Air Fare Math Doesn’t Add Up

Average domestic air fares in the United States rose 4 percent between the fourth quarter of 2006 and the fourth quarter of 2007, according to the Bureau of Transportation Statistics.

The average fare was $331, up from $318 a year earlier. But it’s not up much over time. In the last quarter of 2000, it was $340.

In the last quarter of 2000, oil cost about $30 a barrel. Today it costs $117.90.

If you look at a chart of average air fares at Bradley (the Bureau of Transportation Statistics has a terrific tool to generate that data), you’ll see something interesting.


The darker line shows fares at Bradley. The lighter one tracks fares nationally. (You can click on the chart to pop up a slightly larger image.)

I don’t think it’s too much of a stretch to say that fares at Bradley have reacted more to competition than to oil prices. As the number of flights at Bradley increased in the years before 9/11, ticket prices began to decline. As capacity began to fall over the past few years, fares started going up.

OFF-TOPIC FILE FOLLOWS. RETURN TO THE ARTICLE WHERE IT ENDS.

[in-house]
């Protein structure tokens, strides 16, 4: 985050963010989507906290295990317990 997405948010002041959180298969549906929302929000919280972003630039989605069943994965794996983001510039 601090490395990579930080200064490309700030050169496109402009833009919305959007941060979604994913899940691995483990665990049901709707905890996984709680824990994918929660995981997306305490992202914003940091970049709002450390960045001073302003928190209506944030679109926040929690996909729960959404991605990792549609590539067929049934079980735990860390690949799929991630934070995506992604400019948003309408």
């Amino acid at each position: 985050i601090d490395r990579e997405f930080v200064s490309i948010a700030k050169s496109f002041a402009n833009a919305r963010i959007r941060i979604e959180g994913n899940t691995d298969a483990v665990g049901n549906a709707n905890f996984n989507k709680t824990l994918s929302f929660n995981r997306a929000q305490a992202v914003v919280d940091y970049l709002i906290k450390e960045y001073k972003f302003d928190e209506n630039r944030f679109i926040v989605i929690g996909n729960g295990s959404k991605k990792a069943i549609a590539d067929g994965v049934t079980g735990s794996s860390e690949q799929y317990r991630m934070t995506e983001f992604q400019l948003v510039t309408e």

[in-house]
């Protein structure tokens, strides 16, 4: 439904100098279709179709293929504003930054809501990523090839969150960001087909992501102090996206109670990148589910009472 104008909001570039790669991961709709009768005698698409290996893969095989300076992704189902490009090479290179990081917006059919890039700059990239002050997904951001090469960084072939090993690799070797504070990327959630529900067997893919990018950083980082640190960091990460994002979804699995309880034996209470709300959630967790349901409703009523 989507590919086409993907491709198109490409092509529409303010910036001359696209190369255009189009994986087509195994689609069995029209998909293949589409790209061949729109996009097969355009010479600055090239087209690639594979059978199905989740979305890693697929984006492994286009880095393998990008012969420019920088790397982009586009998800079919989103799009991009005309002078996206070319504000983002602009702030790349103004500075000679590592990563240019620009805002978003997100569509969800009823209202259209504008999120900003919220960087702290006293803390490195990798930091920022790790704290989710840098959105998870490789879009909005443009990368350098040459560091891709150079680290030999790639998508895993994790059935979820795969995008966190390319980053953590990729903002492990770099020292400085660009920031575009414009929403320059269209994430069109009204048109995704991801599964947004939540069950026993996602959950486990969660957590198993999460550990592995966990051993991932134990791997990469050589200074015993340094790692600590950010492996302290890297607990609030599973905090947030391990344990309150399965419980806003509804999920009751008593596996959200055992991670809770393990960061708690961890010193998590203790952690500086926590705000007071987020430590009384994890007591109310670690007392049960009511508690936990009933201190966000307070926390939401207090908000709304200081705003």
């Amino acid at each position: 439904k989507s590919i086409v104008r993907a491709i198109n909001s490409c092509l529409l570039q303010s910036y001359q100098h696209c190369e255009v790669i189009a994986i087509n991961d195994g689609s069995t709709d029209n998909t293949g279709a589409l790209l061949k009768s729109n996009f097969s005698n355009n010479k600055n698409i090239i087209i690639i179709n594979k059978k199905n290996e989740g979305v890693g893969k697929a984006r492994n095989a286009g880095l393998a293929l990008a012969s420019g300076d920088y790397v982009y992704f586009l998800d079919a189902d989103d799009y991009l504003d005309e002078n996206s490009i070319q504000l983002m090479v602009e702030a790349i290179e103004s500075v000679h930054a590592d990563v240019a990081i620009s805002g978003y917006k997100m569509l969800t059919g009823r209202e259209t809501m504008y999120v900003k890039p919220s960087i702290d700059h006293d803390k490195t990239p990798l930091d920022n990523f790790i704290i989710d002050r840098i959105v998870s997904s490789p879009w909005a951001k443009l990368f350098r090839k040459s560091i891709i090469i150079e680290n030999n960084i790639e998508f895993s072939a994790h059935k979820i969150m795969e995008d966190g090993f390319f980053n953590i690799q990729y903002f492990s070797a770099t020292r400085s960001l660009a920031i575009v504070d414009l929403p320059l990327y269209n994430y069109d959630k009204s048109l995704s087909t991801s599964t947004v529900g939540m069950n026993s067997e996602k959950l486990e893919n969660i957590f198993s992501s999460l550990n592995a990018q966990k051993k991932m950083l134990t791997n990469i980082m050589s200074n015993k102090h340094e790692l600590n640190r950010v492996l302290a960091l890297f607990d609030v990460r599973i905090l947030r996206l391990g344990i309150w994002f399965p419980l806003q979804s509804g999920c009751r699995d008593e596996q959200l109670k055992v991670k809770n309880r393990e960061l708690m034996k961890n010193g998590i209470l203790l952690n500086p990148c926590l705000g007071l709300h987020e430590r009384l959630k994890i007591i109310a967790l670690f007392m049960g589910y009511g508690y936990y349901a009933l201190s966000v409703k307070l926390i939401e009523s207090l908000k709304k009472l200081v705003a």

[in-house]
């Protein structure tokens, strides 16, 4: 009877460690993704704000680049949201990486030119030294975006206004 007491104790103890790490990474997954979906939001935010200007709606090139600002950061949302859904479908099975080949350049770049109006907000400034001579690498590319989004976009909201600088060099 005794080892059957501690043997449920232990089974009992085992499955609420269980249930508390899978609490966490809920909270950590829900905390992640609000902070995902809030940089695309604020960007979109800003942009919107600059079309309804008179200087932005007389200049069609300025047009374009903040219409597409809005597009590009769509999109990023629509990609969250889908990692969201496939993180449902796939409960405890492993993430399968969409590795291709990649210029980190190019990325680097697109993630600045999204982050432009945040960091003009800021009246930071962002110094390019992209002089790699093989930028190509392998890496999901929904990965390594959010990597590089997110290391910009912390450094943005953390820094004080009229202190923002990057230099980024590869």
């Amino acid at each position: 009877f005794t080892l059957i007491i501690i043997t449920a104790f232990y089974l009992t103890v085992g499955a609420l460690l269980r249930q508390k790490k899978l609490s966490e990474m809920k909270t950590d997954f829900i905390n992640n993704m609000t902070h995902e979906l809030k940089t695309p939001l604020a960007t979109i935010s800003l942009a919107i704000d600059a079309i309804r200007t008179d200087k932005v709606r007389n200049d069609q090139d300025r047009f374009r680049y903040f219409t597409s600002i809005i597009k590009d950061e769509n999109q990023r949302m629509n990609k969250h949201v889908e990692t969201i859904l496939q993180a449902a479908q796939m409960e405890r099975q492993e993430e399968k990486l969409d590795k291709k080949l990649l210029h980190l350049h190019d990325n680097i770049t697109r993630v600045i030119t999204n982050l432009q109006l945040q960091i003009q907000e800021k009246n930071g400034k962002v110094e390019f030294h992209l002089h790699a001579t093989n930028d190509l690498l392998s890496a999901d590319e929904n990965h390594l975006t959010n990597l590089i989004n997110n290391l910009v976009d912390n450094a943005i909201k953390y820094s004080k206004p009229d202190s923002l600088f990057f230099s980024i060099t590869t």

So the average fare at Bradley now stands at $374. It’s a bit higher than the national average, which I’d expect at a smaller airport these days.

Still, a  few weeks ago I bought a one-way ticket from the West Coast to Bradley, for $120 – including taxes and fees.

You do the math. I can’t work it out.


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